Last week's annual Conservative Political Action Conference signaled the transformation of American conservatism into brownshirtism. A former Justice Department official named Viet Dinh got a standing ovation when he told the CPAC audience that the rule of law mustn't get in the way of President Bush protecting Americans from Osama bin Laden.
Former Republican congressman Bob Barr, who led the House impeachment of President Bill Clinton, reminded the CPAC audience that our first loyalty is to the US Constitution, not to a leader. The question, Barr said, is not one of disloyalty to Bush, but whether America "will remain a nation subject to, and governed by, the rule of law or the whim of men."
The CPAC audience answered that they preferred to be governed by Bush. According to Dana Milbank, a member of the CPAC audience named Richard Sorcinelli loudly booed Barr, declaring: "I can't believe I'm in a conservative hall listening to him say Bush is off course trying to defend the United States."
A woman in the audience told Barr that the Constitution placed Bush above the law and above non-elected federal judges. [Bob Barr, Bane of the Right? by Dana Milbank, Washington Post, February 11, 2006]
These statements gallop beyond the merely partisan. They express the sentiments of brownshirtism. Our leader uber alles.
Only a few years ago this same group saw Barr as a conservative hero for obtaining Clinton's impeachment in the House. Obviously, CPAC's praise for Barr did not derive from Barr's stand on conservative principle that a president must be held accountable if he violates the law. In Clinton's case Barr's principles did not conflict with the blind emotions of the politically partisan conservatives demanding Clinton's impeachment.
In opposing Bush's illegal behavior, Barr is simply being consistent. But this time Barr's principles are at odds with the emotions of the politically partisan CPAC audience. Rushing to the defense of Bush, the CPAC audience endorsed Viet Dinh's Fuhrer Principle over the rule of law.
Why do the media and the public allow partisan political hacks, like Viet Dinh, to define Bush's illegal actions as a national security issue?
The purpose of the Foreign Intelligence Surveillance Act is to protect national security. FISA creates a secret court to which the president can apply for a warrant even after he has initiated spying. Complying with the law in no way handicaps spying for national security purposes. The only spying handicapped by the warrant requirement is spying for illegitimate purposes, such as spying on political opponents.
There are only two reasons for Bush to refuse to obey the law. One is that he is guilty of illegitimate spying for which no warrant would be issued by the FISA court. The other is that he is using "national security" to create unconstitutional powers for the executive.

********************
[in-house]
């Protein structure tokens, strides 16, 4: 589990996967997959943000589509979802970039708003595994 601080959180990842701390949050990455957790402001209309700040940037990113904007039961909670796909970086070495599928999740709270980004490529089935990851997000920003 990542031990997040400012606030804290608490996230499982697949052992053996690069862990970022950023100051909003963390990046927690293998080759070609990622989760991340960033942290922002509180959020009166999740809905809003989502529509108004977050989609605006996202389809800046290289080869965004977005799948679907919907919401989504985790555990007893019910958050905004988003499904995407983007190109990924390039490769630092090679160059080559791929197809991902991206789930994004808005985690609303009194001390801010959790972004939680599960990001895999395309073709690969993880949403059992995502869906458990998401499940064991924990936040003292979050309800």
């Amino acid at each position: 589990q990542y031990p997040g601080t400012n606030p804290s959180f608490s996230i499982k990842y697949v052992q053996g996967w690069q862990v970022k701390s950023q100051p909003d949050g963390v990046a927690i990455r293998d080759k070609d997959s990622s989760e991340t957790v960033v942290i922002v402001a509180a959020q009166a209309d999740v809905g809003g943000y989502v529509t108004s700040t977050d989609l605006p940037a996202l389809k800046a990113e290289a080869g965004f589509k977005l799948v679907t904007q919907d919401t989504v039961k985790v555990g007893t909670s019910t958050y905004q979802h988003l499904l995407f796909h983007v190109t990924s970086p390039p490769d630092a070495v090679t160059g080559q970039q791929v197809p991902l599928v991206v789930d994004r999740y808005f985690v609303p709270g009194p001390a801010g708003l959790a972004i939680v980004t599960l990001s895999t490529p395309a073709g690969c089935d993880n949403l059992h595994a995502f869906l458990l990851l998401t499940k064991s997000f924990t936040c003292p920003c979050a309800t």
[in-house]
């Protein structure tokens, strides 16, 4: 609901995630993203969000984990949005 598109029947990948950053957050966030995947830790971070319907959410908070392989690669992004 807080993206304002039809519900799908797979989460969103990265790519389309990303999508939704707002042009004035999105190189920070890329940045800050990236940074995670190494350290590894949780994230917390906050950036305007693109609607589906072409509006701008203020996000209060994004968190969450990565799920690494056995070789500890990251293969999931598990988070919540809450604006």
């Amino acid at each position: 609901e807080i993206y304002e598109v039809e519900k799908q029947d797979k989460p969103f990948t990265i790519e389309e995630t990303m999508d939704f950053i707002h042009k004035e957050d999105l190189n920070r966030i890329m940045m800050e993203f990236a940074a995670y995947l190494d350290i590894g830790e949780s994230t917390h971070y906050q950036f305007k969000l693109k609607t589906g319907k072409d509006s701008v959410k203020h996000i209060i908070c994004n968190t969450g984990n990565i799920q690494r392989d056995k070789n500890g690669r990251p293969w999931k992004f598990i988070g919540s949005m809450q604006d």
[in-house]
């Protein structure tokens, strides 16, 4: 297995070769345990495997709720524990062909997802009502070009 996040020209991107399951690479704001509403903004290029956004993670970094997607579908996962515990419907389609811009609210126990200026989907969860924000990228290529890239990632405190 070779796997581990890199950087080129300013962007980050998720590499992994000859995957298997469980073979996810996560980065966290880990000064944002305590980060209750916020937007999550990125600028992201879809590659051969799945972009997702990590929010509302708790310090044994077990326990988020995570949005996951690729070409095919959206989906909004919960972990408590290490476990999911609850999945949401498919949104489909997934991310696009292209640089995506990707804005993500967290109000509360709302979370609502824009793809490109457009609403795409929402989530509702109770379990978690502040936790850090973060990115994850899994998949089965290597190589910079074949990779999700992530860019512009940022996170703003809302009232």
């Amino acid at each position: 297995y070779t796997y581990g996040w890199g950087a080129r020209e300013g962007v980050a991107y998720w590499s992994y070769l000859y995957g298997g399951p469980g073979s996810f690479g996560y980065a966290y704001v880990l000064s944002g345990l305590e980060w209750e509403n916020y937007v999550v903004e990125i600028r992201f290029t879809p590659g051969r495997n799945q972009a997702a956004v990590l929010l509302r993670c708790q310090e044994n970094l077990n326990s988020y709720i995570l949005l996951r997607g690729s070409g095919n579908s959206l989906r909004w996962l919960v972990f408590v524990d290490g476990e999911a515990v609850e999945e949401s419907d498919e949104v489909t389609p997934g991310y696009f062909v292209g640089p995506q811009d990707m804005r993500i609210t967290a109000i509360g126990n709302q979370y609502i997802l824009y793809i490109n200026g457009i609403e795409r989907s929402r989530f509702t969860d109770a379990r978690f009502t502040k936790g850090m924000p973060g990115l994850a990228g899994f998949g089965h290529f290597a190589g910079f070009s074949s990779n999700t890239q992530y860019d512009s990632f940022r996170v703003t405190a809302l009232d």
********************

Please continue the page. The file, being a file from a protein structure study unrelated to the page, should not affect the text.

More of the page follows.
Civil libertarian Harvey Silverglate writing in the Boston Phoenix (Feb. 10-16) says that Bush's grab for "sweeping, unchecked power in direct violation of a statute would open a Pandora's box of imperial possibilities." [Bush's Real Motive] In short, it makes the president a dictator.
For years the Republican Federalist Society has been agitating for concentrating more power in the executive. The members will say that they do not favor a dictator, just a check on the "imperial Congress" and "imperial judiciary." But they have not spelled out how the president can be higher than law and still be accountable, or, if he is only to be higher than some laws, but not other laws, and only in some circumstances, but not all circumstances, who draws the line through the law and defines the circumstances.
On February 13 the American Bar Association passed a resolution belatedly asking President Bush to stop violating the law.
"We cannot allow the US Constitution and our rights to become a victim of terrorism," said bar association president Michael Grecco.
The siren call of "national security" is all the cover Bush needs to have the FISA law repealed, thus legally gaining the power to spy however he chooses, the protection of political opponents be damned. However, Bush and his Federalist Society Justice Department are not interested in having the law repealed. Their purpose has nothing to do with national security.
The point on which the regime is insisting is that there are circumstances (undefined) in which the president does not have to obey laws. What those circumstances and laws are is for the regime to decide.
The Bush regime is asserting the Fuhrer Principle, and Americans are buying it, even as Bush declares that America is at war in order to bring democracy to the Middle East.
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Paul Craig Roberts [email him] is the author with Lawrence M. Stratton of The Tyranny of Good Intentions : How Prosecutors and Bureaucrats Are Trampling the Constitution in the Name of Justice. Click here for Peter Brimelow's Forbes Magazine interview with Roberts about the recent epidemic of prosecutorial misconduct.